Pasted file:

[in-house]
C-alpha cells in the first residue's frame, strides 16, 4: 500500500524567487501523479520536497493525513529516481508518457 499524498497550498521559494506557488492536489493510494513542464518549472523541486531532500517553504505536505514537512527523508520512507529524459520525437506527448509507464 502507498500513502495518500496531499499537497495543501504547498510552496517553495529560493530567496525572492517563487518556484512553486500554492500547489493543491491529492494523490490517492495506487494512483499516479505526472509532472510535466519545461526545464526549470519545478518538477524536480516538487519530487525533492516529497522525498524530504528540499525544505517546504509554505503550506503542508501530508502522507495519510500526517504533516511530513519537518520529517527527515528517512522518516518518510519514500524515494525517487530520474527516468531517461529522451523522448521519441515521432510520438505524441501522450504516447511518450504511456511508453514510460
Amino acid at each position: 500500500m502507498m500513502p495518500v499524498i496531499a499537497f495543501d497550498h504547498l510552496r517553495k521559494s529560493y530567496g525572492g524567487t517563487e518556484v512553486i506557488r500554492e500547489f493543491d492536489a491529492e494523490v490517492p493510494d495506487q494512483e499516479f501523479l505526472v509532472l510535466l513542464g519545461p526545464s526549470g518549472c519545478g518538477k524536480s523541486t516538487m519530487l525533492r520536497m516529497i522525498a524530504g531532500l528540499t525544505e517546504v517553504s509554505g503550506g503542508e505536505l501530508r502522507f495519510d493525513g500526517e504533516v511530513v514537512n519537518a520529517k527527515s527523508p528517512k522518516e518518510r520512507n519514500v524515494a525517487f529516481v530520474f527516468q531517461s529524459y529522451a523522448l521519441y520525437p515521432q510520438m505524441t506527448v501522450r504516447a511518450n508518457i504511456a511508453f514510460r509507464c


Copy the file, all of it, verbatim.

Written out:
[in-house]
C-alpha cells in the first residue's frame, strides 16, 4: 500500500524567487501523479520536497493525513529516481508518457 499524498497550498521559494506557488492536489493510494513542464518549472523541486531532500517553504505536505514537512527523508520512507529524459520525437506527448509507464 502507498500513502495518500496531499499537497495543501504547498510552496517553495529560493530567496525572492517563487518556484512553486500554492500547489493543491491529492494523490490517492495506487494512483499516479505526472509532472510535466519545461526545464526549470519545478518538477524536480516538487519530487525533492516529497522525498524530504528540499525544505517546504509554505503550506503542508501530508502522507495519510500526517504533516511530513519537518520529517527527515528517512522518516518518510519514500524515494525517487530520474527516468531517461529522451523522448521519441515521432510520438505524441501522450504516447511518450504511456511508453514510460
Amino acid at each position: 500500500m502507498m500513502p495518500v499524498i496531499a499537497f495543501d497550498h504547498l510552496r517553495k521559494s529560493y530567496g525572492g524567487t517563487e518556484v512553486i506557488r500554492e500547489f493543491d492536489a491529492e494523490v490517492p493510494d495506487q494512483e499516479f501523479l505526472v509532472l510535466l513542464g519545461p526545464s526549470g518549472c519545478g518538477k524536480s523541486t516538487m519530487l525533492r520536497m516529497i522525498a524530504g531532500l528540499t525544505e517546504v517553504s509554505g503550506g503542508e505536505l501530508r502522507f495519510d493525513g500526517e504533516v511530513v514537512n519537518a520529517k527527515s527523508p528517512k522518516e518518510r520512507n519514500v524515494a525517487f529516481v530520474f527516468q531517461s529524459y529522451a523522448l521519441y520525437p515521432q510520438m505524441t506527448v501522450r504516447a511518450n508518457i504511456a511508453f514510460r509507464c